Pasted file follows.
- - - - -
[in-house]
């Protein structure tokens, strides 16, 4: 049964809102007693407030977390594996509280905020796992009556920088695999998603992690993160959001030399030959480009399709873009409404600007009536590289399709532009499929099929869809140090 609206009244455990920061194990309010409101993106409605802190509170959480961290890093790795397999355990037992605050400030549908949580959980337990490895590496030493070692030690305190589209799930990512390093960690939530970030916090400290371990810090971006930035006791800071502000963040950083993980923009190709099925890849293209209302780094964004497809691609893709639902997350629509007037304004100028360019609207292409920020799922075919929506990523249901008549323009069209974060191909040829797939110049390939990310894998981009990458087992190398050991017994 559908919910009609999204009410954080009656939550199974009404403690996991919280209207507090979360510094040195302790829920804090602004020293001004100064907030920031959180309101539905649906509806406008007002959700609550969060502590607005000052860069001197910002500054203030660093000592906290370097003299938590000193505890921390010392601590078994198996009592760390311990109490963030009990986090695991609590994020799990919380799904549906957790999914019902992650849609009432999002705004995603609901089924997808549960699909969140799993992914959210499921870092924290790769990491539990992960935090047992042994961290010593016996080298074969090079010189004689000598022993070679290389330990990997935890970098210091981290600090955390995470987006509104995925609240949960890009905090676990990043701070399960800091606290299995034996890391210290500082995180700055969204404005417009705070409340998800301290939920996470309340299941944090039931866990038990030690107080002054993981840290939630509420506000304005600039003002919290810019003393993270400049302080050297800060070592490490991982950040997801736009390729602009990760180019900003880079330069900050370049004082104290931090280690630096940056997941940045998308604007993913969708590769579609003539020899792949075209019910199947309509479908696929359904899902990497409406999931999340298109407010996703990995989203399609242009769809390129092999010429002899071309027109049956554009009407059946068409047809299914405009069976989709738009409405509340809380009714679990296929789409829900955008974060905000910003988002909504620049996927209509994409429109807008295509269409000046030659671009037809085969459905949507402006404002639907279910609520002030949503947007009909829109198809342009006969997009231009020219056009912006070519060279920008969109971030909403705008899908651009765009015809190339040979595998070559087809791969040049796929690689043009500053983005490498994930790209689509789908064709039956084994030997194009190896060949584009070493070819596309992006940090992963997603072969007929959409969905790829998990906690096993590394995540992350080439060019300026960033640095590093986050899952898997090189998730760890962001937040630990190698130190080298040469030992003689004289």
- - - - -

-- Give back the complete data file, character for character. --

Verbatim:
[in-house]
């Protein structure tokens, strides 16, 4: 049964809102007693407030977390594996509280905020796992009556920088695999998603992690993160959001030399030959480009399709873009409404600007009536590289399709532009499929099929869809140090 609206009244455990920061194990309010409101993106409605802190509170959480961290890093790795397999355990037992605050400030549908949580959980337990490895590496030493070692030690305190589209799930990512390093960690939530970030916090400290371990810090971006930035006791800071502000963040950083993980923009190709099925890849293209209302780094964004497809691609893709639902997350629509007037304004100028360019609207292409920020799922075919929506990523249901008549323009069209974060191909040829797939110049390939990310894998981009990458087992190398050991017994 559908919910009609999204009410954080009656939550199974009404403690996991919280209207507090979360510094040195302790829920804090602004020293001004100064907030920031959180309101539905649906509806406008007002959700609550969060502590607005000052860069001197910002500054203030660093000592906290370097003299938590000193505890921390010392601590078994198996009592760390311990109490963030009990986090695991609590994020799990919380799904549906957790999914019902992650849609009432999002705004995603609901089924997808549960699909969140799993992914959210499921870092924290790769990491539990992960935090047992042994961290010593016996080298074969090079010189004689000598022993070679290389330990990997935890970098210091981290600090955390995470987006509104995925609240949960890009905090676990990043701070399960800091606290299995034996890391210290500082995180700055969204404005417009705070409340998800301290939920996470309340299941944090039931866990038990030690107080002054993981840290939630509420506000304005600039003002919290810019003393993270400049302080050297800060070592490490991982950040997801736009390729602009990760180019900003880079330069900050370049004082104290931090280690630096940056997941940045998308604007993913969708590769579609003539020899792949075209019910199947309509479908696929359904899902990497409406999931999340298109407010996703990995989203399609242009769809390129092999010429002899071309027109049956554009009407059946068409047809299914405009069976989709738009409405509340809380009714679990296929789409829900955008974060905000910003988002909504620049996927209509994409429109807008295509269409000046030659671009037809085969459905949507402006404002639907279910609520002030949503947007009909829109198809342009006969997009231009020219056009912006070519060279920008969109971030909403705008899908651009765009015809190339040979595998070559087809791969040049796929690689043009500053983005490498994930790209689509789908064709039956084994030997194009190896060949584009070493070819596309992006940090992963997603072969007929959409969905790829998990906690096993590394995540992350080439060019300026960033640095590093986050899952898997090189998730760890962001937040630990190698130190080298040469030992003689004289």